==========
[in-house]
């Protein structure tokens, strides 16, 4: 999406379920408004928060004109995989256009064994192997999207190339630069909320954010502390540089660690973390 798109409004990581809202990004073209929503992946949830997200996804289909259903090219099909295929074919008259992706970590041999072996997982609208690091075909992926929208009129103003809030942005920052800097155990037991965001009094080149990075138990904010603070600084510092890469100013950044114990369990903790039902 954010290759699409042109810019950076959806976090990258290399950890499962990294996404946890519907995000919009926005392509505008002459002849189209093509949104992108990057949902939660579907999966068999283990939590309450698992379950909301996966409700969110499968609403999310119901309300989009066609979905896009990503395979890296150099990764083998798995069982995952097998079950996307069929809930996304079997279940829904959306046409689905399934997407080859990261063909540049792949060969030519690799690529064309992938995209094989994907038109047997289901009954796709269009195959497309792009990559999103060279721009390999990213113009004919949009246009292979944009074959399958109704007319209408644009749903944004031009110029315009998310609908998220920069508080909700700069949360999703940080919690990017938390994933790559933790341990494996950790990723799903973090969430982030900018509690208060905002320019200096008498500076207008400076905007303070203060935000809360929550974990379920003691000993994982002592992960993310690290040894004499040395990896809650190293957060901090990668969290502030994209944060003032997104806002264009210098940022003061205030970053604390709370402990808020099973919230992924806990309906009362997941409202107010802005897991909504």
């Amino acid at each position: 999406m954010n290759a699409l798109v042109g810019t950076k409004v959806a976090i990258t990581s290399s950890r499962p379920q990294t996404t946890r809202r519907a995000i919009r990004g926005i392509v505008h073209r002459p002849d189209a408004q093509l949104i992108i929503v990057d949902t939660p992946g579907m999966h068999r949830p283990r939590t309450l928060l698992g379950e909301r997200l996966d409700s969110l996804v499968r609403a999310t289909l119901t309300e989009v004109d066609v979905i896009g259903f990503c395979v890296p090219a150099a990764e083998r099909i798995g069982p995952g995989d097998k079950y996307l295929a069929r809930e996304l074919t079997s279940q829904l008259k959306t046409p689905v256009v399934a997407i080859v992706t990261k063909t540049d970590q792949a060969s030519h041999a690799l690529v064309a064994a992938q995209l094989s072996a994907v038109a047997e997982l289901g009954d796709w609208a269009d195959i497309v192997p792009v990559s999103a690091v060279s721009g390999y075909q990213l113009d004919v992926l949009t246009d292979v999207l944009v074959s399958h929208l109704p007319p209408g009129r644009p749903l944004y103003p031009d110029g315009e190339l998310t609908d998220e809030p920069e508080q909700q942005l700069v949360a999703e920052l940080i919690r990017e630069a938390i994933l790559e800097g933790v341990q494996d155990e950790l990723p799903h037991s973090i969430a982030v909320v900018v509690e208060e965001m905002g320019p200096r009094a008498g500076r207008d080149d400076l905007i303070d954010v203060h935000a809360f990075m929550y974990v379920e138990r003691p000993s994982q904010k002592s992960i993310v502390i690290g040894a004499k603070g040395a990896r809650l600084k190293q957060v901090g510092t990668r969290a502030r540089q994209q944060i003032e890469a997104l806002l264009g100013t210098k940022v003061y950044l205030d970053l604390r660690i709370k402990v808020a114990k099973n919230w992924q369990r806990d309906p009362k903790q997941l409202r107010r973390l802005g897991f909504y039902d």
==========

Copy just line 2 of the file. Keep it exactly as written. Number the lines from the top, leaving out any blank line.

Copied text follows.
């Protein structure tokens, strides 16, 4: 999406379920408004928060004109995989256009064994192997999207190339630069909320954010502390540089660690973390 798109409004990581809202990004073209929503992946949830997200996804289909259903090219099909295929074919008259992706970590041999072996997982609208690091075909992926929208009129103003809030942005920052800097155990037991965001009094080149990075138990904010603070600084510092890469100013950044114990369990903790039902 954010290759699409042109810019950076959806976090990258290399950890499962990294996404946890519907995000919009926005392509505008002459002849189209093509949104992108990057949902939660579907999966068999283990939590309450698992379950909301996966409700969110499968609403999310119901309300989009066609979905896009990503395979890296150099990764083998798995069982995952097998079950996307069929809930996304079997279940829904959306046409689905399934997407080859990261063909540049792949060969030519690799690529064309992938995209094989994907038109047997289901009954796709269009195959497309792009990559999103060279721009390999990213113009004919949009246009292979944009074959399958109704007319209408644009749903944004031009110029315009998310609908998220920069508080909700700069949360999703940080919690990017938390994933790559933790341990494996950790990723799903973090969430982030900018509690208060905002320019200096008498500076207008400076905007303070203060935000809360929550974990379920003691000993994982002592992960993310690290040894004499040395990896809650190293957060901090990668969290502030994209944060003032997104806002264009210098940022003061205030970053604390709370402990808020099973919230992924806990309906009362997941409202107010802005897991909504």